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What Kind of Toronto?
The January 2003 print edition of the Forest Hill Town Crier reports that the city-owned Toronto Parking Authority is evicting tenants from a building the TPA owns, in order to condemn it and build a parking lot in the St. Clair and Bathurst area. The local city councillor, Joe Mihevc, proudly supports this plan:
I am proud to report that City Council, at its meeting on July 30th, adopted a report by Toronto Parking Authority staff, which approves the purchase of 1445 Bathurst St for the purposes of creating a 25-space surface car park.
In the Town Crier article, he explains his decision.
St. Paul's (West) Councillor Mihevc says he is trying to balance the needs of tenants with those of local businesses that rely on available parking for customers. "Iím committed to helping secure a rent abatement package for the residents. But if you talk to businesses in the area, they will say they are hurting because of lack of parking," said Mihevc.
On the other hand, nearby St. Paul's (East) councillor, and respected tenant-activist, Michael Walker is opposed to the idea.
"You must understand that while there may be a shortage of parking to serve businesses in that area, there is a city-wide shortage of affordable rental housing," wrote Walker in a letter to (President of the Toronto Parking Authority, Maurice) Anderson.
Walker supported the plan until it became known that it was actually an inhabited residential apartment building that was being demolished. I join Michael Walker in opposing this development, but for different reasons. I just don't think that tearing down useful buildings to pave parking lots is the best thing for the long-term interest of the city. Nor does this seem consonant with the new Toronto Official Plan (PDF summary here). Core values of this plan include:
  • vibrant neighbourhoods
  • diverse and affordable housing
  • vital, attractive, and walkable space
  • green spaces and public places
  • great public transit
  • clean land, air, and water
  • a strong economy and a competitive downtown
  • beautiful architecture and urban design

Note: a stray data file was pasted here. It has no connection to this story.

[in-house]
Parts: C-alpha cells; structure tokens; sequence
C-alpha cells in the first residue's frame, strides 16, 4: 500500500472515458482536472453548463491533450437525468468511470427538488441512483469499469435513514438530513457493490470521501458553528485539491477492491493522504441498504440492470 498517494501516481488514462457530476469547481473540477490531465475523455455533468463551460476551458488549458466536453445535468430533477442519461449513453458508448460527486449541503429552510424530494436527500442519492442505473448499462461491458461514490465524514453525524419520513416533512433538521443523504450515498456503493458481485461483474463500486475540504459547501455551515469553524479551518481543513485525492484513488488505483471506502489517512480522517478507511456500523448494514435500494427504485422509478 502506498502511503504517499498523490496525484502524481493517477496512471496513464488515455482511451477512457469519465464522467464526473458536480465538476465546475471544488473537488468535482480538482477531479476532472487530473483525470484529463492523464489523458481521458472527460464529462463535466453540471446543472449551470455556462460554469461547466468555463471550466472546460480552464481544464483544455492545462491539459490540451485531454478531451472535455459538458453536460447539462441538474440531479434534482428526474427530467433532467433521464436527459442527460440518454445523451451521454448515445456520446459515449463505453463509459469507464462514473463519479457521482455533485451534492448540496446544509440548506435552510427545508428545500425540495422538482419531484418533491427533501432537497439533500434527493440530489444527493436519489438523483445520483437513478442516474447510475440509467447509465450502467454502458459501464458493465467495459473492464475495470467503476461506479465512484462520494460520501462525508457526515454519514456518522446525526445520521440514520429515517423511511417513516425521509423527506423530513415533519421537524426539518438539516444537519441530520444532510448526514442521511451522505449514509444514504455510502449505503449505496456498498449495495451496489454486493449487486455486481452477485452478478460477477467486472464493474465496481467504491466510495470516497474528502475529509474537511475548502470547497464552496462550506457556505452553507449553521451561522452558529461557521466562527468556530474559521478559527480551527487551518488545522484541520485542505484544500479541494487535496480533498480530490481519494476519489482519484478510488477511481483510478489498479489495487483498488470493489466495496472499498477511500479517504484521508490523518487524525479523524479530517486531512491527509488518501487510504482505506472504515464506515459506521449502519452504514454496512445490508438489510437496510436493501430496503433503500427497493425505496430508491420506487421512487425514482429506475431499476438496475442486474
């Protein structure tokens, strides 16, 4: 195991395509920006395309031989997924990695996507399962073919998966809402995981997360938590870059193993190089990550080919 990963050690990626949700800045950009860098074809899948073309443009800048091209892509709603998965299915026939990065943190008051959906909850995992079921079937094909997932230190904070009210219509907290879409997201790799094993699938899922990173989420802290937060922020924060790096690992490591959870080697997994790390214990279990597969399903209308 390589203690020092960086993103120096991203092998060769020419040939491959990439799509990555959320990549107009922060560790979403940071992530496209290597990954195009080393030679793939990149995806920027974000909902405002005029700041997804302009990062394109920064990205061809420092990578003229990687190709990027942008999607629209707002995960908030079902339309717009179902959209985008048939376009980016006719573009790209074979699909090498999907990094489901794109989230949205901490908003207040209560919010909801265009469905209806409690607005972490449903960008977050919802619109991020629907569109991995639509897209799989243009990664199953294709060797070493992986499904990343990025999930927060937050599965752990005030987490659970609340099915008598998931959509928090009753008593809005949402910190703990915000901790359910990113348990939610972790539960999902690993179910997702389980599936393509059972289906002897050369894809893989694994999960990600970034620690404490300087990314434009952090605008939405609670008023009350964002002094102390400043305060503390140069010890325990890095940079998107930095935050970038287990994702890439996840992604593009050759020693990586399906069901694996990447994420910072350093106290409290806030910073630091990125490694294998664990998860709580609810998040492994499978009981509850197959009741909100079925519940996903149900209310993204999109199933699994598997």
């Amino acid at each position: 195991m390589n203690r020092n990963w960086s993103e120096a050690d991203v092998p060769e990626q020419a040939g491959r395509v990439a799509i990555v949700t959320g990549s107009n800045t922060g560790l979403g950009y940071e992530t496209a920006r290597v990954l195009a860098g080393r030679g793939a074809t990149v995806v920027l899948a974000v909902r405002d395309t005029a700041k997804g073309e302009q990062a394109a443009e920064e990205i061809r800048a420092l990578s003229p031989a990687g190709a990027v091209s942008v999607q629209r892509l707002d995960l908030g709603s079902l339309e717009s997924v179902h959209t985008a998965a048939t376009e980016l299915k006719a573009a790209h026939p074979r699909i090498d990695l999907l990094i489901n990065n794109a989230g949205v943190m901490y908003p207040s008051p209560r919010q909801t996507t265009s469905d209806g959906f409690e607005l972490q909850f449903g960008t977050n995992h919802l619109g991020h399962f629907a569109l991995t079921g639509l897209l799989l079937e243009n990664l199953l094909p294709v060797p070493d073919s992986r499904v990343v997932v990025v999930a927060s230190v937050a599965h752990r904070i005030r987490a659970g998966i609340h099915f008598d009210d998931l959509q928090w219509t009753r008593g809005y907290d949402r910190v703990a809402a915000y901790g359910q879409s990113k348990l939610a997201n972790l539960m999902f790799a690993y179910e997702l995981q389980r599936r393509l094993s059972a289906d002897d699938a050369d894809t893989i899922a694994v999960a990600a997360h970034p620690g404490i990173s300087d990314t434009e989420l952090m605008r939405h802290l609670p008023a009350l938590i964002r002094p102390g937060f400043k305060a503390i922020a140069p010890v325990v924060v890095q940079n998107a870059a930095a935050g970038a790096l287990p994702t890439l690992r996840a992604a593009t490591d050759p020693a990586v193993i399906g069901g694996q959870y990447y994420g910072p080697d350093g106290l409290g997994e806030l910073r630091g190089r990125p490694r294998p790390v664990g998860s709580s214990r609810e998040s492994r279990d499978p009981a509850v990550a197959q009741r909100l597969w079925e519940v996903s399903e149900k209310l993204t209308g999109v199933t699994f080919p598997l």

• a spectacular waterfront
  • 1445 Bathurst is one building away from the corner of St. Clair. Not only is St. Clair one of the "Avenues" targeted by the official plan for concentrated growth, but this intersection is already a block away from the St. Clair West subway station. In short, this area is one that the new plan targets for intensification oriented around public transit, local residents, and walking. Diverse uses of land are also indicated; residential and commercial uses should be mixed. Furthermore, the Official Plan explicitly suggests the "redevelopment of surface commuter parking lots on City owned land" for "sites in areas well serviced by transit, such as locations around key subway stations and along major surface transit routes." What I feel is even more important is consideration of long-term vision for the city. It is forecast that in the next 30 years, the Greater Toronto Area will grow by 2.7 million new residents and produce 1.8 million new jobs. I argue that it is crucial for the city to absorb as much of this growth as possible. Every newcomer that adds to the suburban sprawl that surrounds Toronto dissipates the strength of the city, and shifts the balance of power. In the long run, as more and more of the region tilts towards suburban-style development, the harder it becomes for the city to maintain and expand its high quality of life based on the principles mentioned above (i.e., the Official Plan's core values). By increasing the intensity of use of the avenue, developments like the St. Clair LRT can do a lot more to bring support to the businesses in the neighbourhood at the same time that it supports the city's Official Plan, and the long-term strategic needs of the city. I do feel that Councillor Mihevc is generally in tune with this same vision of the city, as evidenced by his battles against drive-thrus along St. Clair. I just think that he's moving the neighbourhood in the wrong direction in this case.

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